Part of the Common Fund's High-Risk, High-Reward Research program, the New Innovator Award supports exceptionally creative, early-career investigators who propose innovative, high-impact projects with no preliminary data required.
Developing an Auto-Focusing Contact Lens Modeled after Fish
Hongrui Jiang, a 2011 New Innovator, designed extremely small, super light-sensitive sensors inspired by the highly effective light-gathering retina of elephant nose fish. The work is a step towards creating a contact lens that autofocuses within milliseconds that can be used to treat presbyopia, a stiffening of the eye's lens that makes it difficult to focus on close objects.
Crossing the Blood-Brain Barrier to Deliver Genes
Viviana Gradinaru, a 2013 New Innovator, modified a virus so it is capable of crossing the blood-brain barrier to deliver genes to nervous system cells. The virus could help researchers map the brain and deliver therapeutics.
Using Gene Editing to Treat Duchenne Muscular Dystrophy
Amy Wagers (2008 New Innovator), George Church (2013 Transformative Researcher), and Feng Zhang (2012 Pioneer; 2010 & 2015 Transformative Researcher) published back-to-back Science papers on using the CRISPR-Cas9 system to edit the genome of a mouse model of Duchenne muscular dystrophy and improving muscle function. Their work was featured in The New York Times and Science News .
|• Early stage investigator with no R01 or equivalent NIH grant
• Within 10 years of doctoral degree or medical internship/residency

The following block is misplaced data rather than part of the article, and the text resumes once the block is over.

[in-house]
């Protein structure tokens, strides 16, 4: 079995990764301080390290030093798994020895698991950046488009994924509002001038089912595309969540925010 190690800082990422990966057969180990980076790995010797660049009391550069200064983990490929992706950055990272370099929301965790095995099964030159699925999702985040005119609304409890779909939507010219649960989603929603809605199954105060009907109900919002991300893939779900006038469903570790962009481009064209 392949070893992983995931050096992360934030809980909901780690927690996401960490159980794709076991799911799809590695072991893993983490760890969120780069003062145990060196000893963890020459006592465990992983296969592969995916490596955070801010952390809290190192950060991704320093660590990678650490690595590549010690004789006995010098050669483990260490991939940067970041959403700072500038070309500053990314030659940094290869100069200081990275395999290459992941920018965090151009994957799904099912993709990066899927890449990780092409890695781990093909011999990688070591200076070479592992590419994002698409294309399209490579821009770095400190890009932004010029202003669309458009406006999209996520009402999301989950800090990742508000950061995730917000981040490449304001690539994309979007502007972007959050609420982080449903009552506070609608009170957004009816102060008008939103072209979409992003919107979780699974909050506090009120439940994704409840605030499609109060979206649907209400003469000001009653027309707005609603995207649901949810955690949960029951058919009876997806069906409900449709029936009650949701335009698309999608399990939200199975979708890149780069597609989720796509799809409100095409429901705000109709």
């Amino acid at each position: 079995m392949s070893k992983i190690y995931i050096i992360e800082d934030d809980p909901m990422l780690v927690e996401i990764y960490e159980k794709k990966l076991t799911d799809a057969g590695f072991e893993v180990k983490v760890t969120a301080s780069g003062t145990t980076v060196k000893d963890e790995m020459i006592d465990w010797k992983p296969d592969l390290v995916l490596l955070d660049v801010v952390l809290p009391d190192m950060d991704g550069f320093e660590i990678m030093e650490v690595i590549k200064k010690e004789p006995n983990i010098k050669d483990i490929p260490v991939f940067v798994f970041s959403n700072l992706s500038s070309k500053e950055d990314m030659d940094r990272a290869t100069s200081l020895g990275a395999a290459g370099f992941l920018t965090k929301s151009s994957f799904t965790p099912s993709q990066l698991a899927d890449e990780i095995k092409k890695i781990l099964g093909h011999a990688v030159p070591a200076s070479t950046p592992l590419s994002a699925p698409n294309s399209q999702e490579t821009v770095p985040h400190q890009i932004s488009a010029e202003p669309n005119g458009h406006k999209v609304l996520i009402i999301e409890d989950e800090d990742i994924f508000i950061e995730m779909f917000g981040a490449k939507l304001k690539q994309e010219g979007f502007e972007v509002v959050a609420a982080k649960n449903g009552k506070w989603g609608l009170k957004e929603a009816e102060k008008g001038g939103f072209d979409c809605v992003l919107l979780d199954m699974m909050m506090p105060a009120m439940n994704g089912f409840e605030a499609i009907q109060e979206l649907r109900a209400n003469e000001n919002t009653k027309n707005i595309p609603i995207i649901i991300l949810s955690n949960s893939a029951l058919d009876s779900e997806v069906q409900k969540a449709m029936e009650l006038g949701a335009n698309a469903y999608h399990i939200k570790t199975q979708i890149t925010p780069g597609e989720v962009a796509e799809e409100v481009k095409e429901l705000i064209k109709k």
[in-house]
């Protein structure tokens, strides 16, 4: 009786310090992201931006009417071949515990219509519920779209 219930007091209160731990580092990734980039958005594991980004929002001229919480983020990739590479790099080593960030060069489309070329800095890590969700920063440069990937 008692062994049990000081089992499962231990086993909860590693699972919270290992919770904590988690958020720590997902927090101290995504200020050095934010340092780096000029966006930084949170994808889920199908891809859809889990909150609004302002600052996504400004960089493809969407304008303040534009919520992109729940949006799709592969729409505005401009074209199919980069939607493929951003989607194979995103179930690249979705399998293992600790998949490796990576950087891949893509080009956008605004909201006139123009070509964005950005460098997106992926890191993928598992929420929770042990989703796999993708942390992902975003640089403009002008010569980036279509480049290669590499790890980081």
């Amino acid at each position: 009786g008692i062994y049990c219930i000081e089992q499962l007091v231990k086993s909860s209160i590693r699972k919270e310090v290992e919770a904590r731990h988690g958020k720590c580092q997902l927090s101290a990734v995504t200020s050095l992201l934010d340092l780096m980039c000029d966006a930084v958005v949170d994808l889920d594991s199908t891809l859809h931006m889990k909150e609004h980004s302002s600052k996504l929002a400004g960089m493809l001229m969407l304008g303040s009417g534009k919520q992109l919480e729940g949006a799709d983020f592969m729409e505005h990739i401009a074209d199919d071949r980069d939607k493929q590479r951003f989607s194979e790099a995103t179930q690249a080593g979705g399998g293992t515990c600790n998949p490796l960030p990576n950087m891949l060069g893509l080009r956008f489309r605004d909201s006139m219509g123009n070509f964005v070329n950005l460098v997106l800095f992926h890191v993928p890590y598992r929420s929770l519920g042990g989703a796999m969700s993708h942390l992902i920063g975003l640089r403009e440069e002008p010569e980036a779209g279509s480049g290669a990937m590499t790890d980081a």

• No preliminary data required
• Awards up to $300K per year for up to 5 years
• More information
|FY 2016||Under Review|
|Developing an Auto-Focusing Contact Lens Modeled after Fish
Hongrui Jiang, a 2011 New Innovator, designed extremely small, super light-sensitive sensors inspired by the retina of an elephant nose fish. The work is a step towards creating a contact lens that autofocuses within milliseconds that can be used to treat presbyopia. Jiang's work is featured in an NIH press release and on Discovery News .
|President Obama Announces Presidential Early Career Awards for Scientists and Engineers
Hillel Adesnik, Viviana Gradinaru, and Kay Tye (all 2013 New Innovators) were named by President Obama as recipients of the Presidential Early Career Awards for Scientists and Engineers, the highest honor bestowed by the United States Government on science and engineering professionals in the early stages of their independent research careers.
|Ming Hammond's Research is Science Signaling's 2015 Signaling Breakthrough of the Year
Research by Ming Hammond, a 2011 New Innovator, was highlighted as a 2015 Signaling Breakthrough of the Year by Science Signaling for the discovery of a natural riboswitch sensor for the bacterial signaling molecule cAG. More about her research is featured on UC Berkeley's website .
Keeping Worms Young
Michael Petrascheck, a 2011 New Innovator, was featured in The Guardian and IFL Science! for his use of an antidepressant drug to prolong life in roundworms by extending young adulthood. The drug fights against transcriptional drift and raises the possibility of using drugs to delay the onset of age-related disease.
Edward Boyden and Karl Deisseroth Receive 2016 Life Sciences Breakthrough Prize
Edward Boyden (2007 New Innovator, 2012 and 2013 Transformative Research, and 2013 Pioneer awardee) and Karl Deisseroth (2005 Pioneer and 2012 Transformative Research awardee) were awarded $3 million each for the 2016 Breakthrough Prize in Life Sciences.